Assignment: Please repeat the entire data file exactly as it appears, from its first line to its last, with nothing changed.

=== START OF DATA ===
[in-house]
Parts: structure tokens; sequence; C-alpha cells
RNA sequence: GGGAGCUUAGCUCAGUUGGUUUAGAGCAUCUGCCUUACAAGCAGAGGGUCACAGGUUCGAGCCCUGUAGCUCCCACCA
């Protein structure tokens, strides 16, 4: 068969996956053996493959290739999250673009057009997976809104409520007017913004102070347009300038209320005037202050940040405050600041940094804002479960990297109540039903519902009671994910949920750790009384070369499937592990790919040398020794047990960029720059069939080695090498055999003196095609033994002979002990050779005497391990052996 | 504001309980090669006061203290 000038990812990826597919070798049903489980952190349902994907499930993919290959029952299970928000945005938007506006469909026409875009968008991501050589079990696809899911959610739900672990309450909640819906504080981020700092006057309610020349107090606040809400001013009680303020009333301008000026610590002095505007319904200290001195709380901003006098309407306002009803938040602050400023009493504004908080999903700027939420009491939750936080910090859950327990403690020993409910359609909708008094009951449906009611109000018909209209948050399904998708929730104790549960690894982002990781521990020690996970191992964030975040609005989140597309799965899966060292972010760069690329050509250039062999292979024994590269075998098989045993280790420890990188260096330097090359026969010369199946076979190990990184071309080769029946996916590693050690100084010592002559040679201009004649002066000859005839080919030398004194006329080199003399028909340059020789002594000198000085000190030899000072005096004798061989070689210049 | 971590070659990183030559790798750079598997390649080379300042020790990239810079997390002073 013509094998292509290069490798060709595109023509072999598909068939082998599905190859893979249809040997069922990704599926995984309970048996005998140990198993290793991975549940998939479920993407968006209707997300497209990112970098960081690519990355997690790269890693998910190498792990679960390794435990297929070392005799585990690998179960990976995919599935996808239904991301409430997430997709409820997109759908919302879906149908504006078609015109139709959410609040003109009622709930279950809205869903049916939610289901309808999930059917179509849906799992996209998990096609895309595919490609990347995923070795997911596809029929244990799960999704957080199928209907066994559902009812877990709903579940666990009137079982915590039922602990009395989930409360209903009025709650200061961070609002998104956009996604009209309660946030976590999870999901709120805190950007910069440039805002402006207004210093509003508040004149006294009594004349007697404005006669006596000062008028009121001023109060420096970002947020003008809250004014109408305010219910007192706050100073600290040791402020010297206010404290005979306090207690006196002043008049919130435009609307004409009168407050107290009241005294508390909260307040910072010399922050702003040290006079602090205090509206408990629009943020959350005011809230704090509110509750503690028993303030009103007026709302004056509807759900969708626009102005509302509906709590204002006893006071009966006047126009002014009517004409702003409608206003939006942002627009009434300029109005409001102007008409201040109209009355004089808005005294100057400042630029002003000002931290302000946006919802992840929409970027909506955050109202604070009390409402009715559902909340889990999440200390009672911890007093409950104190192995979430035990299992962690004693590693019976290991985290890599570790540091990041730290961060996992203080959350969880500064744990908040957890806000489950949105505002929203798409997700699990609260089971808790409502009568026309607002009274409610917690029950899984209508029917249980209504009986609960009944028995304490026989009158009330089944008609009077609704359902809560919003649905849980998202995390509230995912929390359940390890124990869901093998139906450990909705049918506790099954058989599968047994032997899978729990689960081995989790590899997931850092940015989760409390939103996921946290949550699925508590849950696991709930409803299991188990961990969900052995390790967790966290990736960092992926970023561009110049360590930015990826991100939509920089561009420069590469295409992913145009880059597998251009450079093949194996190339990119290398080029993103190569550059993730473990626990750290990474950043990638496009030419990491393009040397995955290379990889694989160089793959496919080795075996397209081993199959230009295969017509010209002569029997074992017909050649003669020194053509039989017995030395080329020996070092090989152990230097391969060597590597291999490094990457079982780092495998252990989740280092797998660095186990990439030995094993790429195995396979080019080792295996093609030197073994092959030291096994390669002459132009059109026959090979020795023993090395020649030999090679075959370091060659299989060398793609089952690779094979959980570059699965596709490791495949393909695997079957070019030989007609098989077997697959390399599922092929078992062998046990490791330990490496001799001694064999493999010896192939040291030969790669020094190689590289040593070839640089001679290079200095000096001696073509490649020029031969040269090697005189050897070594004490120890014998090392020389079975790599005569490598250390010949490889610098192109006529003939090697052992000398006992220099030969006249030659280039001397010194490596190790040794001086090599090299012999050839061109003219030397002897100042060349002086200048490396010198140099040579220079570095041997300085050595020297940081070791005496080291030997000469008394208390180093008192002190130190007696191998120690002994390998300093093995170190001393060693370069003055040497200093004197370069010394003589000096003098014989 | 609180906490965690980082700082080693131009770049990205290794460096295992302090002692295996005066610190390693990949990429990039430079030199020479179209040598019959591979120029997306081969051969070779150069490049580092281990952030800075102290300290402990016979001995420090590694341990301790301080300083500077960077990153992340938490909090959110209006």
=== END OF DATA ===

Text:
[in-house]
Parts: structure tokens; sequence; C-alpha cells
RNA sequence: GGGAGCUUAGCUCAGUUGGUUUAGAGCAUCUGCCUUACAAGCAGAGGGUCACAGGUUCGAGCCCUGUAGCUCCCACCA
């Protein structure tokens, strides 16, 4: 068969996956053996493959290739999250673009057009997976809104409520007017913004102070347009300038209320005037202050940040405050600041940094804002479960990297109540039903519902009671994910949920750790009384070369499937592990790919040398020794047990960029720059069939080695090498055999003196095609033994002979002990050779005497391990052996 | 504001309980090669006061203290 000038990812990826597919070798049903489980952190349902994907499930993919290959029952299970928000945005938007506006469909026409875009968008991501050589079990696809899911959610739900672990309450909640819906504080981020700092006057309610020349107090606040809400001013009680303020009333301008000026610590002095505007319904200290001195709380901003006098309407306002009803938040602050400023009493504004908080999903700027939420009491939750936080910090859950327990403690020993409910359609909708008094009951449906009611109000018909209209948050399904998708929730104790549960690894982002990781521990020690996970191992964030975040609005989140597309799965899966060292972010760069690329050509250039062999292979024994590269075998098989045993280790420890990188260096330097090359026969010369199946076979190990990184071309080769029946996916590693050690100084010592002559040679201009004649002066000859005839080919030398004194006329080199003399028909340059020789002594000198000085000190030899000072005096004798061989070689210049 | 971590070659990183030559790798750079598997390649080379300042020790990239810079997390002073 013509094998292509290069490798060709595109023509072999598909068939082998599905190859893979249809040997069922990704599926995984309970048996005998140990198993290793991975549940998939479920993407968006209707997300497209990112970098960081690519990355997690790269890693998910190498792990679960390794435990297929070392005799585990690998179960990976995919599935996808239904991301409430997430997709409820997109759908919302879906149908504006078609015109139709959410609040003109009622709930279950809205869903049916939610289901309808999930059917179509849906799992996209998990096609895309595919490609990347995923070795997911596809029929244990799960999704957080199928209907066994559902009812877990709903579940666990009137079982915590039922602990009395989930409360209903009025709650200061961070609002998104956009996604009209309660946030976590999870999901709120805190950007910069440039805002402006207004210093509003508040004149006294009594004349007697404005006669006596000062008028009121001023109060420096970002947020003008809250004014109408305010219910007192706050100073600290040791402020010297206010404290005979306090207690006196002043008049919130435009609307004409009168407050107290009241005294508390909260307040910072010399922050702003040290006079602090205090509206408990629009943020959350005011809230704090509110509750503690028993303030009103007026709302004056509807759900969708626009102005509302509906709590204002006893006071009966006047126009002014009517004409702003409608206003939006942002627009009434300029109005409001102007008409201040109209009355004089808005005294100057400042630029002003000002931290302000946006919802992840929409970027909506955050109202604070009390409402009715559902909340889990999440200390009672911890007093409950104190192995979430035990299992962690004693590693019976290991985290890599570790540091990041730290961060996992203080959350969880500064744990908040957890806000489950949105505002929203798409997700699990609260089971808790409502009568026309607002009274409610917690029950899984209508029917249980209504009986609960009944028995304490026989009158009330089944008609009077609704359902809560919003649905849980998202995390509230995912929390359940390890124990869901093998139906450990909705049918506790099954058989599968047994032997899978729990689960081995989790590899997931850092940015989760409390939103996921946290949550699925508590849950696991709930409803299991188990961990969900052995390790967790966290990736960092992926970023561009110049360590930015990826991100939509920089561009420069590469295409992913145009880059597998251009450079093949194996190339990119290398080029993103190569550059993730473990626990750290990474950043990638496009030419990491393009040397995955290379990889694989160089793959496919080795075996397209081993199959230009295969017509010209002569029997074992017909050649003669020194053509039989017995030395080329020996070092090989152990230097391969060597590597291999490094990457079982780092495998252990989740280092797998660095186990990439030995094993790429195995396979080019080792295996093609030197073994092959030291096994390669002459132009059109026959090979020795023993090395020649030999090679075959370091060659299989060398793609089952690779094979959980570059699965596709490791495949393909695997079957070019030989007609098989077997697959390399599922092929078992062998046990490791330990490496001799001694064999493999010896192939040291030969790669020094190689590289040593070839640089001679290079200095000096001696073509490649020029031969040269090697005189050897070594004490120890014998090392020389079975790599005569490598250390010949490889610098192109006529003939090697052992000398006992220099030969006249030659280039001397010194490596190790040794001086090599090299012999050839061109003219030397002897100042060349002086200048490396010198140099040579220079570095041997300085050595020297940081070791005496080291030997000469008394208390180093008192002190130190007696191998120690002994390998300093093995170190001393060693370069003055040497200093004197370069010394003589000096003098014989 | 609180906490965690980082700082080693131009770049990205290794460096295992302090002692295996005066610190390693990949990429990039430079030199020479179209040598019959591979120029997306081969051969070779150069490049580092281990952030800075102290300290402990016979001995420090590694341990301790301080300083500077960077990153992340938490909090959110209006």